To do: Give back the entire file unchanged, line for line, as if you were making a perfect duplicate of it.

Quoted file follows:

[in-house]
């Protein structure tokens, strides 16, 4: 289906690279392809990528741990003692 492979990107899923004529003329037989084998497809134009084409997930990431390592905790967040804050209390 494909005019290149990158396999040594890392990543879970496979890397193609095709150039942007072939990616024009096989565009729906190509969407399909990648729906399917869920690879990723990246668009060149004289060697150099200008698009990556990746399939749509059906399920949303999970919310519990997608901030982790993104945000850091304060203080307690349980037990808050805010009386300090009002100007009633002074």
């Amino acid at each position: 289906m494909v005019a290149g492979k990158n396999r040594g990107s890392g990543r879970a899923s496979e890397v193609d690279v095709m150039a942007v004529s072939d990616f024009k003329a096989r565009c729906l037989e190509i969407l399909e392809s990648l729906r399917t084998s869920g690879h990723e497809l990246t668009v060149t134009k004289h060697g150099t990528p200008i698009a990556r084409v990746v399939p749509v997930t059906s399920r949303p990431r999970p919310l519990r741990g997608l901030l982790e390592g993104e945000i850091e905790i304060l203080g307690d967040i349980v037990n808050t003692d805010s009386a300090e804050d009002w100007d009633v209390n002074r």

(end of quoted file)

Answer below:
[in-house]
């Protein structure tokens, strides 16, 4: 289906690279392809990528741990003692 492979990107899923004529003329037989084998497809134009084409997930990431390592905790967040804050209390 494909005019290149990158396999040594890392990543879970496979890397193609095709150039942007072939990616024009096989565009729906190509969407399909990648729906399917869920690879990723990246668009060149004289060697150099200008698009990556990746399939749509059906399920949303999970919310519990997608901030982790993104945000850091304060203080307690349980037990808050805010009386300090009002100007009633002074």
């Amino acid at each position: 289906m494909v005019a290149g492979k990158n396999r040594g990107s890392g990543r879970a899923s496979e890397v193609d690279v095709m150039a942007v004529s072939d990616f024009k003329a096989r565009c729906l037989e190509i969407l399909e392809s990648l729906r399917t084998s869920g690879h990723e497809l990246t668009v060149t134009k004289h060697g150099t990528p200008i698009a990556r084409v990746v399939p749509v997930t059906s399920r949303p990431r999970p919310l519990r741990g997608l901030l982790e390592g993104e945000i850091e905790i304060l203080g307690d967040i349980v037990n808050t003692d805010s009386a300090e804050d009002w100007d009633v209390n002074r």